Here in Chicago, you basically have a wage of $18+, which brings challenges. We’ve met these challenges with our pricing strategy, but it also means that you hopefully find people who don’t treat your job as a weigh station. The way you’re going to keep your ROI up and the business going is to make sure you hire great people, train them, and make them feel valued. This has always been the case, but even more so now that they cost more per hour and the training to replace them is huge. I would recommend being better at HR than you were yesterday. I would also recommend taking a hard look at your pricing strategy. Fairly price your product to curate a better than average program. You also want to price your items, realizing that you are giving out a better-than-average premium product. Nothing indicates quality like price. PourMyBeer allows you to do that. Put better beer on tap and charge higher prices. 

How do you manage scheduling labor?

Greg:

Base labor here is one check-in person, one concierge, and one utility person that can service us on a Tuesday and a Wednesday. We add to the door on Thursday, and on Friday, we might have 2 on the door, 2 at the concierge, and one utility. You have to break down how you’re doing your check-in station and where it’s located in relation to the wall. It depends on your physical structure and what departments you assign people to. With a self-serve system, you need to hire people who are smarter, swifter, and more personable, and you need to pay them more for this concept to work. It’s not the number of staff you have in a PourMyBeer concept. It’s the quality of staff you hire. 

How do you hire a great team?

Greg:

In this environment, it’s never been more difficult. You have to commit to yourself that it’s not all about the technical side. Someone with great experience could be less personable. Make sure you look for that and train for that. The people you hire as your managers have to like all people, and that will flow to your employees.

District Brew Yards team

How do you compensate your employees?

Greg:

The starting wage is $18. Some people are at $20 or $22. There is no cash in this facility whatsoever.

Steve:

If you’re lucky enough to get people to apply for a job, focus on the different staff interactions. You’re here to help, not necessarily to serve guests. 

Greg:

We have made it so that the schedule is guaranteed – if you’re scheduled for 32 hours, you’ll work 32 hours (maybe 31). Cutting people early doesn’t exist here. The staff knows what their pay is, and they can budget accordingly. 

How do you set your pricing structure?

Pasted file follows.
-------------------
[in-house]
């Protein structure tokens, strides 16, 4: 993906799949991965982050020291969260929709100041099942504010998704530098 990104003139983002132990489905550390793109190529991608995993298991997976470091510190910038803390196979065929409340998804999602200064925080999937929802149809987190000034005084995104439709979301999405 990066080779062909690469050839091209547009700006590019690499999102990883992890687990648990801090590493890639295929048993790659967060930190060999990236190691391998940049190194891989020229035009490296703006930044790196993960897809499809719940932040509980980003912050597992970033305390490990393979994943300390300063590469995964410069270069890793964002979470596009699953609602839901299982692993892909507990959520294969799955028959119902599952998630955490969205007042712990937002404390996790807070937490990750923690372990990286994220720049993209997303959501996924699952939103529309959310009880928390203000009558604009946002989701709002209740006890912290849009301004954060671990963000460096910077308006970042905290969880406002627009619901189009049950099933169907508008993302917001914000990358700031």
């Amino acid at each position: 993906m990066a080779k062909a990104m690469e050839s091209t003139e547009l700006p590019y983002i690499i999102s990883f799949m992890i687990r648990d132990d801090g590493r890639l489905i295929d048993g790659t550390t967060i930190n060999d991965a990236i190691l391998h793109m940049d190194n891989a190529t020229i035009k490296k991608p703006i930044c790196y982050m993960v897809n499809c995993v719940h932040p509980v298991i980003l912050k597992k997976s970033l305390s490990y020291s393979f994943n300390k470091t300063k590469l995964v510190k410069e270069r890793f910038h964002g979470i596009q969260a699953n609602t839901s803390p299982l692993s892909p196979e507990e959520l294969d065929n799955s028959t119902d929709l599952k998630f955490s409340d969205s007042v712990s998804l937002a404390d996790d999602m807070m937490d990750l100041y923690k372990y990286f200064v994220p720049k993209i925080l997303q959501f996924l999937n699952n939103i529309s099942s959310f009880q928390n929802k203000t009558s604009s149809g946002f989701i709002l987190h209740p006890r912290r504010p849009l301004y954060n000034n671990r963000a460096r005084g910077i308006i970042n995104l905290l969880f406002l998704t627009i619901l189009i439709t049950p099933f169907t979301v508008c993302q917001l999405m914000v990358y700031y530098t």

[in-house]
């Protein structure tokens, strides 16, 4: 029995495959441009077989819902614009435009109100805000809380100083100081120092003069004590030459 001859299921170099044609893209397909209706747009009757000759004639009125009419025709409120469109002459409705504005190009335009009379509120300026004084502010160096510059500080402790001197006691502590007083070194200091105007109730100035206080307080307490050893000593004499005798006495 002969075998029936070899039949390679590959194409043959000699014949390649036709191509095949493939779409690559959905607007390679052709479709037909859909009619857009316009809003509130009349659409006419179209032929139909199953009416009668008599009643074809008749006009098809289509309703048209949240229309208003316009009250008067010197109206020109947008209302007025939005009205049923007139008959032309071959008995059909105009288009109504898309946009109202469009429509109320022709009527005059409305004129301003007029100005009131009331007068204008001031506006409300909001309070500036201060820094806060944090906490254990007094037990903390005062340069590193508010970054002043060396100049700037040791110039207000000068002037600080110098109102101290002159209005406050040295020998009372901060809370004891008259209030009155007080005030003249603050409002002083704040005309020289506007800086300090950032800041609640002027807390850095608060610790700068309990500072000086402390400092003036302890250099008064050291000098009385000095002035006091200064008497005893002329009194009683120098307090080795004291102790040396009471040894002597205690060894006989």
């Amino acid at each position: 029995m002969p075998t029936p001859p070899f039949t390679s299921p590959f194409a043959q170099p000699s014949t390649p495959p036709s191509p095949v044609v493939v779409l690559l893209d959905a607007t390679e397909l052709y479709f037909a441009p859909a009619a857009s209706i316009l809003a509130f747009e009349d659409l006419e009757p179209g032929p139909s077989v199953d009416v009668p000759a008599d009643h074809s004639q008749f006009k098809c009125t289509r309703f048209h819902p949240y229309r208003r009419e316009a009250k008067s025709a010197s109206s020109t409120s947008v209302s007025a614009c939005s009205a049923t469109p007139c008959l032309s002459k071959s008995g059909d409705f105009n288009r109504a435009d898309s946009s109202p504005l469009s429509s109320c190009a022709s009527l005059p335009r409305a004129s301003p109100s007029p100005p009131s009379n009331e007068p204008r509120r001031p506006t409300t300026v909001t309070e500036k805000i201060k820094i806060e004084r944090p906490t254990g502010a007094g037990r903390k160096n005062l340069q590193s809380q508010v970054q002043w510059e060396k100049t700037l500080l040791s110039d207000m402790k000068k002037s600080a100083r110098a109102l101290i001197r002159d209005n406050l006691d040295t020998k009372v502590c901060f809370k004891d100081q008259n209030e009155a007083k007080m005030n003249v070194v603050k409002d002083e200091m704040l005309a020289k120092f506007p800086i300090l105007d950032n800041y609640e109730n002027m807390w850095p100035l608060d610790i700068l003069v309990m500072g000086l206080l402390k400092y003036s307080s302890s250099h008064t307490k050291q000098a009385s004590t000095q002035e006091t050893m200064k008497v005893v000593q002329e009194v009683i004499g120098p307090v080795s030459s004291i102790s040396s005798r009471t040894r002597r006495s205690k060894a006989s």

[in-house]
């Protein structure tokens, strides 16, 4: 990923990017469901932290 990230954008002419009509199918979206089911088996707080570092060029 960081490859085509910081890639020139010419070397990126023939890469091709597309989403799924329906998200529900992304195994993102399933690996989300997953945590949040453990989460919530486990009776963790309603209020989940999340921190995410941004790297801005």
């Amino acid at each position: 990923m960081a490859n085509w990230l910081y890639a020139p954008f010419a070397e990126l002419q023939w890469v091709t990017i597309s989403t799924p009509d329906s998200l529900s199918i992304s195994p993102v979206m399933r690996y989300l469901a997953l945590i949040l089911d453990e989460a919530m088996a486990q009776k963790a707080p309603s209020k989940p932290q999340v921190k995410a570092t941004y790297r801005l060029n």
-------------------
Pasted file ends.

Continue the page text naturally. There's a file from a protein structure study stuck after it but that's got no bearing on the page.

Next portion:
Steve:

We try to price things in a way that people get a decent amount for a reasonable price, and there’s no tip to add on. People have a perception that doesn’t necessarily jive with reality. You do get some resistance because that frontline price might seem high if you’re pouring a full pint, but what you don’t see is that if you’re pouring a sampler of something, it costs you more at a brewery because of the cost of labor. Overall, I think you can be more bullish because we’re not a tipping facility, and the guest is saving that 20%, and it’s going into the cost of the product.

Can you share with us the breakdown of your beverage vs. food cost?

Greg:

We’re a third food here. In our new location, we hope to be closer to 45%. We’ve partnered up with Lillie’s Q, a barbecue champion, for our food here and the chef is going to create 4 different food concepts at our next location. Our next location will have 4 breweries, an alternate beverage wall, and 4 different food concepts to give it more of a beer hall meets food hall concept. You have to find the right mixture, but I don’t think there’s a magic number there as to what percentage works.

What’s next for you?

Steve:

You’re only as good as your last location. If our new location works, we have a few ideas of where we can go. I think one of the hardest things is trying to find breweries that want to work with us, but we’re always looking! We’re only limited by how quickly we can do a deal.

Sneak peek inside District brew yards wheeling location
Sneak peek inside District brew yards wheeling location

Here’s a sneak peek at District Brew Yard’s second location in Wheeling, IL!

We want to give a special shoutout to Greg and Steve for conducting this interview with us! It was jam-packed with knowledge and helpful advice that we hope will set you on the right foot when beginning the journey to open a restaurant! If you would like more information on self-pour technology, contact us below!